Sport Golf

Sunday 22 April 2018

I didn't want to be there, admits Holywood star

Bernie McGuire in Singapore

In what is a huge boost for the European Tour, Rory McIlroy has quit being a full-time member of the US Tour.

The news will come as a shock in America, particularly as McIlroy had enjoyed such a fine start to his Stateside career this year.

The 21-year-old became one of the Tour's poster boys following his final-round 62 at the Quail Hollow Championship in May, which won him his first US title.

Explaining his decision, McIlroy said: "I found myself in America last year, especially during the FedEx Cup play-off series, just not wanting to be there. I switched on the Golf Channel and watched the European Masters in Switzerland and thought to myself, 'I would rather be there'.

"Sometimes you feel as though you have to be in America just to play the mandatory 15, and at the start of this year, that was something I really wanted to do. I did that but I also realised it wasn't for me, but it doesn't mean to say that I don't want to play full time in the States again."

McIlroy sought a special meeting last Sunday in Shanghai to advise US Tour commissioner Tim Finchem that he would not be renewing his membership.

News of the Holywood golfer's decision comes soon after Germany's Martin Kaymer indicated, as reigning US PGA champion, he would not be taking up US Tour membership.

World No 1 Lee Westwood, reiterated last week that he would not be enticed to rejoining.

It was 12 months ago in Hong Kong when McIlroy expressed his joy in advising he was to join the US Tour from January 1.

"The two best players in the world at the moment are not going to join the US Tour next year," said the world No 9 yesterday. "It's a great time for European golf."

McIlroy made his choice after taking advice from Westwood. Just like the Englishman, McIlroy has been put off by the end-of-season play-offs, which entail the PGA Tour pros playing up to four events in five weeks.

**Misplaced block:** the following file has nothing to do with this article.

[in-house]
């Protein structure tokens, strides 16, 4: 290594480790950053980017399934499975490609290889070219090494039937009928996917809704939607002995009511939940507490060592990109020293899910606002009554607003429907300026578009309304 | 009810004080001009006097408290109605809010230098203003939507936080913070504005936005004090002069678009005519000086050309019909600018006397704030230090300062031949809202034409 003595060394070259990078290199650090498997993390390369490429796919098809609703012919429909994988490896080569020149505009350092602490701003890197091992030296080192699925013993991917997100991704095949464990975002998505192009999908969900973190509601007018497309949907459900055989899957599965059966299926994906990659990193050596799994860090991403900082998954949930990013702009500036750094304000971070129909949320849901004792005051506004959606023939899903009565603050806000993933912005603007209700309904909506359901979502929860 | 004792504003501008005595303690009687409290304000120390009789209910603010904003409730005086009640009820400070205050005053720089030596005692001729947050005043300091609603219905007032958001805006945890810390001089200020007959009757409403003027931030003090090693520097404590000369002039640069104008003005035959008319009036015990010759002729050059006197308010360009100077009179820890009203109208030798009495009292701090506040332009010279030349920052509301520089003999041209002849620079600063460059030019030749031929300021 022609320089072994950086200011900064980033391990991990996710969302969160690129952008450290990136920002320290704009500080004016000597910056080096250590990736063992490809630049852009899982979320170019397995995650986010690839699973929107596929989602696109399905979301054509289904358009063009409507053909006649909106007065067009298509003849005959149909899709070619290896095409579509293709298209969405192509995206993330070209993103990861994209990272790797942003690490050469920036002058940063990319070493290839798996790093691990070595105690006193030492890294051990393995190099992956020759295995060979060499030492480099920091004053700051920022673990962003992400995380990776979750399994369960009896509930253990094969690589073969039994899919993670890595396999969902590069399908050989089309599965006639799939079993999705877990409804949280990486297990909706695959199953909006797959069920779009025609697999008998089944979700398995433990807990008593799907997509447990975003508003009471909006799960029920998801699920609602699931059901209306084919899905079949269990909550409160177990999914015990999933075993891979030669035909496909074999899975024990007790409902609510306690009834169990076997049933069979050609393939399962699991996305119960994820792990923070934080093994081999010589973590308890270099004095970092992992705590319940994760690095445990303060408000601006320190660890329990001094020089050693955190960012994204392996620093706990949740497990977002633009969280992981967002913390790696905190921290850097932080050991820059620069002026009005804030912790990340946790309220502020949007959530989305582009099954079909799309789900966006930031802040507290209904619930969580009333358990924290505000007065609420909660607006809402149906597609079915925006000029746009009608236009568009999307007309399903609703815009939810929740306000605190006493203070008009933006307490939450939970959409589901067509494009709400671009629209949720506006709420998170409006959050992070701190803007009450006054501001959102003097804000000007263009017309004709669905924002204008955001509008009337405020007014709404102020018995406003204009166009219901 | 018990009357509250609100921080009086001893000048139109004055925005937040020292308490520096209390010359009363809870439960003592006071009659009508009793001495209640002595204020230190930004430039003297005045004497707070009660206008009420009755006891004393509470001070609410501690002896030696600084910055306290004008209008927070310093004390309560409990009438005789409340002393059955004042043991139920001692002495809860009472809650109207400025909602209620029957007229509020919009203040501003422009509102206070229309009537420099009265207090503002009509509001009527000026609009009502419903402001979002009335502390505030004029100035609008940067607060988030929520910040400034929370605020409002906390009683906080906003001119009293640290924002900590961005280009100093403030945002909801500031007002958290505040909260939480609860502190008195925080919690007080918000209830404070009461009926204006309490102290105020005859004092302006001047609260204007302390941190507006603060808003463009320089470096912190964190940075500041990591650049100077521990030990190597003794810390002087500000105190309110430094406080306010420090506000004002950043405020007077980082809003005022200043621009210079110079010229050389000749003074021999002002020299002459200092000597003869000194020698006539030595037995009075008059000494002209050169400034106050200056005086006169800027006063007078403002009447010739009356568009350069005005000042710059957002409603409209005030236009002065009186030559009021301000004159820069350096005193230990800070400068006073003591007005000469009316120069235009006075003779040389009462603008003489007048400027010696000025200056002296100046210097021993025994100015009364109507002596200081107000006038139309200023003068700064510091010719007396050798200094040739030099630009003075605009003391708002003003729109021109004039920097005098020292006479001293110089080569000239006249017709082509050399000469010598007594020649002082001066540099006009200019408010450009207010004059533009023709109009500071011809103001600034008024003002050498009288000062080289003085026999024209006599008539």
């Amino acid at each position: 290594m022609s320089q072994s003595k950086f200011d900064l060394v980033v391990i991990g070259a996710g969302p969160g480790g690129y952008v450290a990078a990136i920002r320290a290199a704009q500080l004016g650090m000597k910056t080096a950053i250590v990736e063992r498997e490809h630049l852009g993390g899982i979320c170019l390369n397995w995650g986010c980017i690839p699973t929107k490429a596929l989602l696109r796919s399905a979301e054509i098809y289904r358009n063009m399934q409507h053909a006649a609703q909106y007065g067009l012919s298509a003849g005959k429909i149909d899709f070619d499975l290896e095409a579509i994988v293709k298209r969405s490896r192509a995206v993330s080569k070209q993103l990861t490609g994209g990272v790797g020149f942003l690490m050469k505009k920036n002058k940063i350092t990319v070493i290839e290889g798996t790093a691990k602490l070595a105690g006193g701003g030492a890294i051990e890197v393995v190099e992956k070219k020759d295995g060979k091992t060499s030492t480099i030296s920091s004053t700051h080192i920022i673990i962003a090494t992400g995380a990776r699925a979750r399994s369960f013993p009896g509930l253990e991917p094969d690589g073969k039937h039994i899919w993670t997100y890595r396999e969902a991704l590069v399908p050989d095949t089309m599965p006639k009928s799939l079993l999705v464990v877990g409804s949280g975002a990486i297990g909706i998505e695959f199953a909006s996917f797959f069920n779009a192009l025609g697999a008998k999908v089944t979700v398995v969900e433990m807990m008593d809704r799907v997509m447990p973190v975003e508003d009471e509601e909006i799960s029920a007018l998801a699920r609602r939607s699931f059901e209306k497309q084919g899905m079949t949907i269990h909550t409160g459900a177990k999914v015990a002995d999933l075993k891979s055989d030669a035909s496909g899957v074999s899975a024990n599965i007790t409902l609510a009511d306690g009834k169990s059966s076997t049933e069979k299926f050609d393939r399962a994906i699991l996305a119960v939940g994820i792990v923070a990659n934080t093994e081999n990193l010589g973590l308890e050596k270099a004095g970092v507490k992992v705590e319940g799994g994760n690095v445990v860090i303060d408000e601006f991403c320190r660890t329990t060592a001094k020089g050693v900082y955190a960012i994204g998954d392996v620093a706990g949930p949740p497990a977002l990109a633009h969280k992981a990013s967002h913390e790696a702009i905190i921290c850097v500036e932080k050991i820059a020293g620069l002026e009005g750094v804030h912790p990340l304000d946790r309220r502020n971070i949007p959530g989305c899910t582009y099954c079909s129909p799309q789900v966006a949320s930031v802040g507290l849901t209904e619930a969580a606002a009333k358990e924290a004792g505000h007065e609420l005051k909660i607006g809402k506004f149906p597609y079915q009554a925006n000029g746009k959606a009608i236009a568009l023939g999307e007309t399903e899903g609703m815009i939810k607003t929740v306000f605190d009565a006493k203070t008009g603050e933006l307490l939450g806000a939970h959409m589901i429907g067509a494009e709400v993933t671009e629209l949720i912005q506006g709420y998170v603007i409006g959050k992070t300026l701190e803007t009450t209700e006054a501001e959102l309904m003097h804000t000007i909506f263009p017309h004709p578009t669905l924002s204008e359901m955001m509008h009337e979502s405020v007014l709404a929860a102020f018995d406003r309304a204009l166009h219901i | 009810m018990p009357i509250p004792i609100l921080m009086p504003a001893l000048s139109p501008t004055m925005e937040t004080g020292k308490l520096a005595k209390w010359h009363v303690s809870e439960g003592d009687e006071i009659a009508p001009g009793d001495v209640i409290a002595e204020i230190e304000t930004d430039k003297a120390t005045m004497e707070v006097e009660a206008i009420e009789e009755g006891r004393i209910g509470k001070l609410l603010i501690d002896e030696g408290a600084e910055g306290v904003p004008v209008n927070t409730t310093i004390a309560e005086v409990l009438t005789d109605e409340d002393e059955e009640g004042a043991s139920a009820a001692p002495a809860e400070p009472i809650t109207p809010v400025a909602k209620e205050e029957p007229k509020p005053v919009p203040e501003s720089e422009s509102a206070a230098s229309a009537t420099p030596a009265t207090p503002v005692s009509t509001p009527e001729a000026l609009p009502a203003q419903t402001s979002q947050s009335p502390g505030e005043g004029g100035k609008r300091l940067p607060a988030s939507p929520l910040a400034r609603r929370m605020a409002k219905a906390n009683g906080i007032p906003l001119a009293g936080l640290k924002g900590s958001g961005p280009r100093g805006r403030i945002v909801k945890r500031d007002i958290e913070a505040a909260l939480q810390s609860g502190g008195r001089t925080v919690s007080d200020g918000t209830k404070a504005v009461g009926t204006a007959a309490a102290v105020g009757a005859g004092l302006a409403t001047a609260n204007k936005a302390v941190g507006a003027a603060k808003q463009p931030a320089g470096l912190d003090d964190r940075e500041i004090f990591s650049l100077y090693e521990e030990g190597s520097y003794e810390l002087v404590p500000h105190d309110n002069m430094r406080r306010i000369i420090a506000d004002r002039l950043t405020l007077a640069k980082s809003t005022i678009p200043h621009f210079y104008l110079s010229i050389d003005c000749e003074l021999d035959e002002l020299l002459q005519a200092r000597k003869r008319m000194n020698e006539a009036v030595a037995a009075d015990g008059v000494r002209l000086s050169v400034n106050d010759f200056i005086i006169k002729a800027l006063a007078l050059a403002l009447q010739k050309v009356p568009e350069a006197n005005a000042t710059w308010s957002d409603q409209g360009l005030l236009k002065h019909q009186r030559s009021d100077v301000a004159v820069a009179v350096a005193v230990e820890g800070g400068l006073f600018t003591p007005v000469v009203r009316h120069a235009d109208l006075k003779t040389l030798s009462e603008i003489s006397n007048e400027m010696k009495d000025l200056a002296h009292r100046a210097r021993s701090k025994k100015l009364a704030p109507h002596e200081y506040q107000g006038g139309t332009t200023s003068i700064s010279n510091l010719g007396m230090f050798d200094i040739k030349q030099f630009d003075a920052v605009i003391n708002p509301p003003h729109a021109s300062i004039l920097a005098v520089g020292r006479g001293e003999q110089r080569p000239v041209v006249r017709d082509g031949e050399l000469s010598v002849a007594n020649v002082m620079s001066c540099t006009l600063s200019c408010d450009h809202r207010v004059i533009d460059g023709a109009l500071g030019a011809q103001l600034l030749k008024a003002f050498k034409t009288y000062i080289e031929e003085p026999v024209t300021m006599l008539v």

The series does boast a collective purse of almost $70m (€50m), but that is evidently not enough to entice McIlroy.

"The FedEx Cup is only about money and you shouldn't just be going over to play thinking about how much you can make," said McIlroy. "I needed a break after the USPGA (in August), but had only one week. There is no flexibility in your schedule as the FedEx forces you to appear at those events. I didn't like that."

Apart from the Majors and World Golf Championship events, McIlroy will play only a handful of US events. He will be adding a couple more European stops to his calendar, although he is planning to cut his schedule from 30 events to 22 or 23.

"If you're not playing well in the States it can be a lonely place," he said. "But if you're not playing well on the European Tour you still have plenty of mates to hang out with.

"Holly (his girlfriend) also has another two years at university and we have two dogs, a nice house and I love my life back in Ireland. I don't ever want to give that up."

McIlroy was in Singapore yesterday for a corporate outing but then headed home to Ireland for a week's break rather than contest Thursday's co-sanctioned Barclays Singapore Open.

Irish Independent

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